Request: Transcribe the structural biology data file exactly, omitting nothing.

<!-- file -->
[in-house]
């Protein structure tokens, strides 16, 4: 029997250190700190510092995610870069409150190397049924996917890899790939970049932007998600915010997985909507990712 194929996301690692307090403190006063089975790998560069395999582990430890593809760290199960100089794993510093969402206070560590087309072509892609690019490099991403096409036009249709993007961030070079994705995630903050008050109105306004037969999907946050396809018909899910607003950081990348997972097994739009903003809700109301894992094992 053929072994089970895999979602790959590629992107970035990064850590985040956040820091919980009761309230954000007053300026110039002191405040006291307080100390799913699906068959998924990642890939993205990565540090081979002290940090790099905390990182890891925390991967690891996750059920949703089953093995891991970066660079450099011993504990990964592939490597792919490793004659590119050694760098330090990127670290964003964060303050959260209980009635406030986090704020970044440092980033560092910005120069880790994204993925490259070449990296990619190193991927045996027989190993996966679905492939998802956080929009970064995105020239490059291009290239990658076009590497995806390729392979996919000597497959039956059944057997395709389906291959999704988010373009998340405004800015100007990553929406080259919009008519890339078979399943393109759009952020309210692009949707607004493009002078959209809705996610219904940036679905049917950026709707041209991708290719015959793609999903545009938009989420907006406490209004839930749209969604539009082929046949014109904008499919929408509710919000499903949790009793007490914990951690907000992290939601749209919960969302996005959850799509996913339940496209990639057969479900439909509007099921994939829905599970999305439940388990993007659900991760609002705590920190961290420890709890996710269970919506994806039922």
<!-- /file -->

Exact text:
[in-house]
């Protein structure tokens, strides 16, 4: 029997250190700190510092995610870069409150190397049924996917890899790939970049932007998600915010997985909507990712 194929996301690692307090403190006063089975790998560069395999582990430890593809760290199960100089794993510093969402206070560590087309072509892609690019490099991403096409036009249709993007961030070079994705995630903050008050109105306004037969999907946050396809018909899910607003950081990348997972097994739009903003809700109301894992094992 053929072994089970895999979602790959590629992107970035990064850590985040956040820091919980009761309230954000007053300026110039002191405040006291307080100390799913699906068959998924990642890939993205990565540090081979002290940090790099905390990182890891925390991967690891996750059920949703089953093995891991970066660079450099011993504990990964592939490597792919490793004659590119050694760098330090990127670290964003964060303050959260209980009635406030986090704020970044440092980033560092910005120069880790994204993925490259070449990296990619190193991927045996027989190993996966679905492939998802956080929009970064995105020239490059291009290239990658076009590497995806390729392979996919000597497959039956059944057997395709389906291959999704988010373009998340405004800015100007990553929406080259919009008519890339078979399943393109759009952020309210692009949707607004493009002078959209809705996610219904940036679905049917950026709707041209991708290719015959793609999903545009938009989420907006406490209004839930749209969604539009082929046949014109904008499919929408509710919000499903949790009793007490914990951690907000992290939601749209919960969302996005959850799509996913339940496209990639057969479900439909509007099921994939829905599970999305439940388990993007659900991760609002705590920190961290420890709890996710269970919506994806039922």